Weinberg Sonata no. 1 for Cello and Piano in C, op. 21

performed by Dmitry Yablonsky and Hsin-Ni Liu

(cover image by Toa Heftiba)

We’re continuing our discussion of some of Weinberg’s earliest chamber works. If you haven’t yet read the articles on his string quartet or violin sonata, I suggest you do so. The former was written before he left his homeland, the latter in Tashkent, and this work in 1945, after his arrival in Moscow, living quite near Shostakovich.

It is in two movements, for a total of seventeen minutes, the second movement a few minutes longer than the first. These are early works, no doubt, but Anthony Short, in writing program notes for Naxos about this recording, mentions the association with Shostakovich that is almost always mentioned in the same breath as Weinberg’s name, but justifies it by saying that by this time, they saw each other practically every day. They were neighbors. Of the work itself, he says:

The work’s sense of melancholy is evident in long-breathed musical lines like Shostakovich, but without the irony and sarcasm of the older composer. The sonata is by turn calm and aggressive, and Weinberg reportedly said that it had influenced Shostakovich.

The first movement has two themes, but they’re played by separate instruments, the piano far from just accompanist. The cello begins with a solo statement, to which the piano answers with its own thought, and this is the content for the first movement. The somber solo opening is stately, solemn, and perhaps prefigures the solo cello sonatas, of which he wrote three (ditto for violin, all of which coming much later in his career). I have not heard them, but in researching this piece have heard them praised far more than this work. We’ll get there.

After the pensive introduction from cello, the piano’s response sounds a tinge more ebullient, almost optimistic, and it’s these two ideas that twist and intertwine with each other, and the way the movement unfolds after these two initial statements is really captivating, not just for their interaction but also their own individual lines, the writing for each instrument. There’s something unsettlingly magical about them.

The second movement is more intense in the way you’d expect the music to be after hearing him associated with Shostakovich at every mention. There’s a maniacal,  unrelenting, even grating sense about the piano’s opening statement, which the cello puts to a stop when it enters. The first movement might have been interesting or engaging, but this is breathtaking. You may have thought that statement above about this work being an influence on Shostakovich was a stretch, but this work came long before the elder composer’s violin or viola sonatas.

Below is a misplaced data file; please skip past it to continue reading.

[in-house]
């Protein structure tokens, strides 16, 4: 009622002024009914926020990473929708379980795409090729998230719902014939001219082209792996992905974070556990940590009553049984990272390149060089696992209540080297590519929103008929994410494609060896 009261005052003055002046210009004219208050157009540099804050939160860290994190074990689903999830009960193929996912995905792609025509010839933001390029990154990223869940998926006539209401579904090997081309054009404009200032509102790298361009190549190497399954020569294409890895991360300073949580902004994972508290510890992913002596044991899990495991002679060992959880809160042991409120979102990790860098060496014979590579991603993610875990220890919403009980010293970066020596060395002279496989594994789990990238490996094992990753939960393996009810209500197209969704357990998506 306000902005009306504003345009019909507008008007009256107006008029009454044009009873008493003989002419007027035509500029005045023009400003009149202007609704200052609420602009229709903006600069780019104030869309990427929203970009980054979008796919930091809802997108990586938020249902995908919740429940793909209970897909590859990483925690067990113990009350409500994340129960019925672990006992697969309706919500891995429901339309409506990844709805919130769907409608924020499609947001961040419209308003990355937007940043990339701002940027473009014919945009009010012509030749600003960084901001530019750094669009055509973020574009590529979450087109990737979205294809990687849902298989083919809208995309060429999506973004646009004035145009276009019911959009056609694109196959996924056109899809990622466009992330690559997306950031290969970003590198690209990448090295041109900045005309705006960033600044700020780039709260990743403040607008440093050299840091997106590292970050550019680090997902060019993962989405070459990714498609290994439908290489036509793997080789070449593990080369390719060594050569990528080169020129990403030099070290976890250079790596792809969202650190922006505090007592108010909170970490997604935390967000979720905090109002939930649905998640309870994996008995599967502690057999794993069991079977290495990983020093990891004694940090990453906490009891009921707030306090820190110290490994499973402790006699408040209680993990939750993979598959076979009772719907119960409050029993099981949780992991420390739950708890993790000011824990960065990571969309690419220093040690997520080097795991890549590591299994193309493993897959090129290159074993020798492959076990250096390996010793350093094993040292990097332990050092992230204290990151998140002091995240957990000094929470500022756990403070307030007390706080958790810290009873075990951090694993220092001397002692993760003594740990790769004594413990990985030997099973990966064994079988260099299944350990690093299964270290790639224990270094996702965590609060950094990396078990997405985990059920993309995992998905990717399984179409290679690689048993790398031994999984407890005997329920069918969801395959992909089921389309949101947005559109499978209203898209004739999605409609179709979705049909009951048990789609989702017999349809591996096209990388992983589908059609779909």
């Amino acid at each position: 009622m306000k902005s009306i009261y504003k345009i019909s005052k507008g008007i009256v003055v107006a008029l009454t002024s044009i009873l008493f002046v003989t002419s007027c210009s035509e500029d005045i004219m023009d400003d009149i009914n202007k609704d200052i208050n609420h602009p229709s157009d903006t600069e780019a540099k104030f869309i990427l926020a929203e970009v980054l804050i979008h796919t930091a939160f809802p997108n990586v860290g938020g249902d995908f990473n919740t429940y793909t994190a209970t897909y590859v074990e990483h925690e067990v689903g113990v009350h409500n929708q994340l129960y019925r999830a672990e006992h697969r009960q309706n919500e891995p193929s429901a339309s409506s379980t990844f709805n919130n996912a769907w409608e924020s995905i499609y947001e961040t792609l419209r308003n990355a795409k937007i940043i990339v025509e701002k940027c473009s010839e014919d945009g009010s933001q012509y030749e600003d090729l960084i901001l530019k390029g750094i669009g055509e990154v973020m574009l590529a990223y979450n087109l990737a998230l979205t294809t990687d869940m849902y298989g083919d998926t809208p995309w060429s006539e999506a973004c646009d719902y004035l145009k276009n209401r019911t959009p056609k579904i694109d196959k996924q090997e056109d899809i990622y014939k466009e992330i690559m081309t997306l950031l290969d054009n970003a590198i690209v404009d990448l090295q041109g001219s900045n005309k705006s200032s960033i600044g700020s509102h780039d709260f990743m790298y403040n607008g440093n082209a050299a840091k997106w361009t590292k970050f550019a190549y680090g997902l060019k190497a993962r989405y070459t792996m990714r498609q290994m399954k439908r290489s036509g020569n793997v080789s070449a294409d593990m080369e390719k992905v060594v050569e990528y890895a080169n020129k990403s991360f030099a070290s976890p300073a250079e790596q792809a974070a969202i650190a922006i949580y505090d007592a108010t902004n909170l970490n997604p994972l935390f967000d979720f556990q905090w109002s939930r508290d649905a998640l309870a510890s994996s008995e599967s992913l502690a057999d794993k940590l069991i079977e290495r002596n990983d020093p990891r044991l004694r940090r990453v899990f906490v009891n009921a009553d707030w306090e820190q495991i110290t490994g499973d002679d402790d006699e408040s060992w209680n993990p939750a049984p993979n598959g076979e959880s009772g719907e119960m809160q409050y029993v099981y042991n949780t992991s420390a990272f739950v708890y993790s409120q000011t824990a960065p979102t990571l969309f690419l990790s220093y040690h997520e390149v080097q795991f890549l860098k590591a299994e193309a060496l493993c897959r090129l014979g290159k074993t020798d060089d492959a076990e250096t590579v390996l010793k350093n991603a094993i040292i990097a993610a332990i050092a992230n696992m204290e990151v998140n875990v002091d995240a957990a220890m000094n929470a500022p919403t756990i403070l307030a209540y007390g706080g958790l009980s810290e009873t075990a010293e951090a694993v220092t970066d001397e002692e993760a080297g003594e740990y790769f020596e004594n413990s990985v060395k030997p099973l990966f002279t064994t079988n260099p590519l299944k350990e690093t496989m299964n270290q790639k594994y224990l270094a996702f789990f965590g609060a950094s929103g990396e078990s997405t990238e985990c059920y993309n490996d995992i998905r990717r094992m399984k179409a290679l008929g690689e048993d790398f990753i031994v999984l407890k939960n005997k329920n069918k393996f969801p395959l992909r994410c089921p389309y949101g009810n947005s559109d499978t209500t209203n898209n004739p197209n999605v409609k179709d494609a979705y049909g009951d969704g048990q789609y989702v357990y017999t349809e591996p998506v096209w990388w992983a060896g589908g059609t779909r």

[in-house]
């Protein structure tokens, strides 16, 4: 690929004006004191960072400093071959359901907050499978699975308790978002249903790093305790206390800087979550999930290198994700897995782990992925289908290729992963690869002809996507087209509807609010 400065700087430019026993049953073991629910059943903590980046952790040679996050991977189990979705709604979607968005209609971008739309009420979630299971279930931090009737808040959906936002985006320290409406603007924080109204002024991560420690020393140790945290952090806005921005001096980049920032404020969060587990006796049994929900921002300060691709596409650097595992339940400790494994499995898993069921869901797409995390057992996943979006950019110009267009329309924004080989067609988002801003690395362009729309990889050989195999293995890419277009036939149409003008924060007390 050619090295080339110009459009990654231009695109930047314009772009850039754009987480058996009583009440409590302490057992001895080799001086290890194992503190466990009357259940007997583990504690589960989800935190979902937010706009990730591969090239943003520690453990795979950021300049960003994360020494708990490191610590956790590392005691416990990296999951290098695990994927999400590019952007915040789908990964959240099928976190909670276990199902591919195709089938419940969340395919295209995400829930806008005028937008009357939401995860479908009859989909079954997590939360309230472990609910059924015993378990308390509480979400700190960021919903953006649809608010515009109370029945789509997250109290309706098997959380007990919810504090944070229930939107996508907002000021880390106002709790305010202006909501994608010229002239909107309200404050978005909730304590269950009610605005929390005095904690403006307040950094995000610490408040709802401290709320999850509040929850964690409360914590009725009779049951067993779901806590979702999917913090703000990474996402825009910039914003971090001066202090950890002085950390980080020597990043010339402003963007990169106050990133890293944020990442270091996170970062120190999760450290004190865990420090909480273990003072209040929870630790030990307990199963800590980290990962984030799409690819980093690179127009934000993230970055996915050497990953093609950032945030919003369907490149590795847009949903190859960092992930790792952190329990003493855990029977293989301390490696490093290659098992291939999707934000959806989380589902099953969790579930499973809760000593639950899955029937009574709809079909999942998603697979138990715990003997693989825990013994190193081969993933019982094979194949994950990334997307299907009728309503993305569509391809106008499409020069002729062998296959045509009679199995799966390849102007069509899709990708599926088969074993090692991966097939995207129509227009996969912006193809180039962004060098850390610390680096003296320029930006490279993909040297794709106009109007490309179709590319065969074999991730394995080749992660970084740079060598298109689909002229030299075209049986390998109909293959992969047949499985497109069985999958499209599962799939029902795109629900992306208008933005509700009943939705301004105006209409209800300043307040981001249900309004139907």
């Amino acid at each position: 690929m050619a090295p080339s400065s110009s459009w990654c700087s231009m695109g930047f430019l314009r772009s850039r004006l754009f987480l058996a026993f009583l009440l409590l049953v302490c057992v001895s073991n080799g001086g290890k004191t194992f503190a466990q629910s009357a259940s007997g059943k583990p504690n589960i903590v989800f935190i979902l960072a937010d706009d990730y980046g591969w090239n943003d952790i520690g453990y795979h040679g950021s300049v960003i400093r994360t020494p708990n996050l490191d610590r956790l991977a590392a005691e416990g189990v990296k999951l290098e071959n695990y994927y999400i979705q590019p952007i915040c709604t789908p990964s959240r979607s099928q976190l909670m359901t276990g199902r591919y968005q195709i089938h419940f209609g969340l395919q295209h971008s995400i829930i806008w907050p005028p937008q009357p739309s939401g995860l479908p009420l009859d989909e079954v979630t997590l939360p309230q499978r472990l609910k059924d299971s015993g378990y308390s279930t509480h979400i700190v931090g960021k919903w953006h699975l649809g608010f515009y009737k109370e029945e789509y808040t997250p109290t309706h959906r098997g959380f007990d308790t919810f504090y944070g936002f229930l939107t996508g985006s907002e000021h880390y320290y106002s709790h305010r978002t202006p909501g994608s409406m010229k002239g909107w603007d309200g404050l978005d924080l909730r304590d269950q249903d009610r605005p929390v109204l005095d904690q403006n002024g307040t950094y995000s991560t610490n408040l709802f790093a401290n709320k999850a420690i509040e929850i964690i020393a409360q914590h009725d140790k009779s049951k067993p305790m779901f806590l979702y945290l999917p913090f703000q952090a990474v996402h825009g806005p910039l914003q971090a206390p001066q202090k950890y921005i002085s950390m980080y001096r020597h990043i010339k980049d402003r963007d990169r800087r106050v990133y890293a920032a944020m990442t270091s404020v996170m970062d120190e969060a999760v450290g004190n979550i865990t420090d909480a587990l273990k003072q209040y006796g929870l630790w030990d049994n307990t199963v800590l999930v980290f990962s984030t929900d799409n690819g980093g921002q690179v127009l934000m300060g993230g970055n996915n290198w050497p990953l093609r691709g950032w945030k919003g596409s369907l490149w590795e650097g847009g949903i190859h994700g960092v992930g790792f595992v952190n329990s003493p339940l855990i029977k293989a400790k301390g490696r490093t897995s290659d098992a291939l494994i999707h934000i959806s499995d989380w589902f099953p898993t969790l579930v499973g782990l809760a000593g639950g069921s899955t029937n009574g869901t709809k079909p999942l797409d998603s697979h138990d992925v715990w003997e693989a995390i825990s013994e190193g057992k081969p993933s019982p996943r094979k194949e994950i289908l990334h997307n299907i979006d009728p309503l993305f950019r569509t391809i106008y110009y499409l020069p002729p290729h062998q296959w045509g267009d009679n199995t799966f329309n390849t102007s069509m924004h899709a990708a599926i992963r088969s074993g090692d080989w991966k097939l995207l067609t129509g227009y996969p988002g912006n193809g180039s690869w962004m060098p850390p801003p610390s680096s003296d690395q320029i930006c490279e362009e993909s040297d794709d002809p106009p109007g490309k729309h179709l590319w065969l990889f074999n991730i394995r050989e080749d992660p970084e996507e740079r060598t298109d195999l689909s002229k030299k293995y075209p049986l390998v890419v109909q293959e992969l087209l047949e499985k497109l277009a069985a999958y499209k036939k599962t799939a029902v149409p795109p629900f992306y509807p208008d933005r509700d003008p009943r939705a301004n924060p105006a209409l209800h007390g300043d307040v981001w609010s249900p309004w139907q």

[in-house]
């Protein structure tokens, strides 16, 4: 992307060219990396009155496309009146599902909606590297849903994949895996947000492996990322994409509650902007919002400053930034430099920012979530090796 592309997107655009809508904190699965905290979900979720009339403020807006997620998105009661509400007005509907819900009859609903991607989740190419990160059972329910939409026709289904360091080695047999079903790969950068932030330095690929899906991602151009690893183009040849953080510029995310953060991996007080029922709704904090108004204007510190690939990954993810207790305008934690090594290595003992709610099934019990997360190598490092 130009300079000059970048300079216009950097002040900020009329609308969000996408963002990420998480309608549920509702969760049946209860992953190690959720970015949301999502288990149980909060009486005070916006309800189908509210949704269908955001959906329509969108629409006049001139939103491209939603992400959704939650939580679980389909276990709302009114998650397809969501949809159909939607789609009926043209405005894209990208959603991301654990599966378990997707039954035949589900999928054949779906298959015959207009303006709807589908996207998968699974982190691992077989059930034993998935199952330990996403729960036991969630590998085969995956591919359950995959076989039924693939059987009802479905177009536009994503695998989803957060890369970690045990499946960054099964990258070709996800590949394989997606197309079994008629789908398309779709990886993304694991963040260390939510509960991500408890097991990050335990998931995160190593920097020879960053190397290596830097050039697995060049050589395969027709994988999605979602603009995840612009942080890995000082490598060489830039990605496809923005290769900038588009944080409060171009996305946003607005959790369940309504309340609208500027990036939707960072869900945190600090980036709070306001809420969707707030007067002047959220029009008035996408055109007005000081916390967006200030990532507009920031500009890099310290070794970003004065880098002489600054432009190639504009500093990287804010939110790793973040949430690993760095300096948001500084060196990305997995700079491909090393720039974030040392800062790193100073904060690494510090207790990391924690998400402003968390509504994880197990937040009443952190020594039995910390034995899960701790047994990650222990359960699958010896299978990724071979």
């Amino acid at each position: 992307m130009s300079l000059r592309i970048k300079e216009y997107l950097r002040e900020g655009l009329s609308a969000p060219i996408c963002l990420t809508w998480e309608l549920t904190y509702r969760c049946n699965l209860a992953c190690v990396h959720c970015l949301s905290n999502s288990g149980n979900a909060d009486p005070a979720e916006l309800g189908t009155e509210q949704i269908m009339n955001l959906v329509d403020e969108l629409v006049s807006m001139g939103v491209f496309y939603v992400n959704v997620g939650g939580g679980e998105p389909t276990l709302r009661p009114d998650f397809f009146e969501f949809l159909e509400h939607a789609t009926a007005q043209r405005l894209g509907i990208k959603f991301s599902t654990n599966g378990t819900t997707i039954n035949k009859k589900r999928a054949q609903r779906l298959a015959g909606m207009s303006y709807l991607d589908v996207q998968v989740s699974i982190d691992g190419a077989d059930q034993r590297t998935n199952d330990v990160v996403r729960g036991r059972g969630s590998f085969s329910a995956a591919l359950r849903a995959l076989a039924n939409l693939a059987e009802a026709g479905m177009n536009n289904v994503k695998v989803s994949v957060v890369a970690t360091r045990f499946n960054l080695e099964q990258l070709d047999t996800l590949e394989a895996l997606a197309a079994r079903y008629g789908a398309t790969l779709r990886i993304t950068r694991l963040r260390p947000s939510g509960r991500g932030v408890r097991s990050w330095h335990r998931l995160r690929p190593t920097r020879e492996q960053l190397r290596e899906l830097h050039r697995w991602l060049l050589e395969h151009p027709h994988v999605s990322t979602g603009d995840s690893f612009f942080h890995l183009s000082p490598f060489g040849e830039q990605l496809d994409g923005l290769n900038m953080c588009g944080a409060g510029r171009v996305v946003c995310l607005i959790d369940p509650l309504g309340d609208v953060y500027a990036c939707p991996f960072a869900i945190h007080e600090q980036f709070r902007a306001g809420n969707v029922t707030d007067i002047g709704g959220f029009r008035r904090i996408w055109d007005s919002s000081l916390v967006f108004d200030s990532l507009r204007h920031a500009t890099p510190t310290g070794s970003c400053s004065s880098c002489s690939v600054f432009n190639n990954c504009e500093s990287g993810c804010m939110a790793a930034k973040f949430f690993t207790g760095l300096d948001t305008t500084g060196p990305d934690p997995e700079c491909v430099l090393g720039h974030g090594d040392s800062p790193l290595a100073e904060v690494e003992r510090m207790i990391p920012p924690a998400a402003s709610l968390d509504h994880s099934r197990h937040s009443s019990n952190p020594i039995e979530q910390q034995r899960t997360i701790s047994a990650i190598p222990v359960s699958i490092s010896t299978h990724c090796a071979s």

While the cello had its solo moments in the first movement, its real time to shine, and the obvious climax of the entire piece, is the long cadenza the soloist has in the second movement. It gives a great sense of seriousness to an already heavy movement. After this hefty solo passage, the piano returns and the cello gives us pizzicato, as if its worn out, or changed form. In the quieter, more echoey passages, there’s a haunting sense of solitude or emptiness.

I am speaking more highly of the work than most others do. Much feedback about the work is more along the lines of Robert Friedman‘s review on Amazon, which says that “The music is tonal throughout but tough and dissonant, particularly in the two cello-piano works. The music is intense, but for me sometimes lapses into diffuseness.” It might not be considered one of the greatest cello works ever written, but it’s a damn good one to my ear. I’m a sucker for a two-movement form, and it gives us a very interesting narrative, and splendid interaction among the two instruments, not to mention captivating solo writing.

If this is the most mediocre of the composer’s cello writing, we are in for some truly superb stuff. But not right now. We’re finished with Weinberg, and we have only one more composer in our string of (what will be) six contributors to the chamber music repertoire. After that, we’re doing something entirely different, something, mind you, that we haven’t done in half a year. I can’t believe it. See you soon, and thank you for reading.


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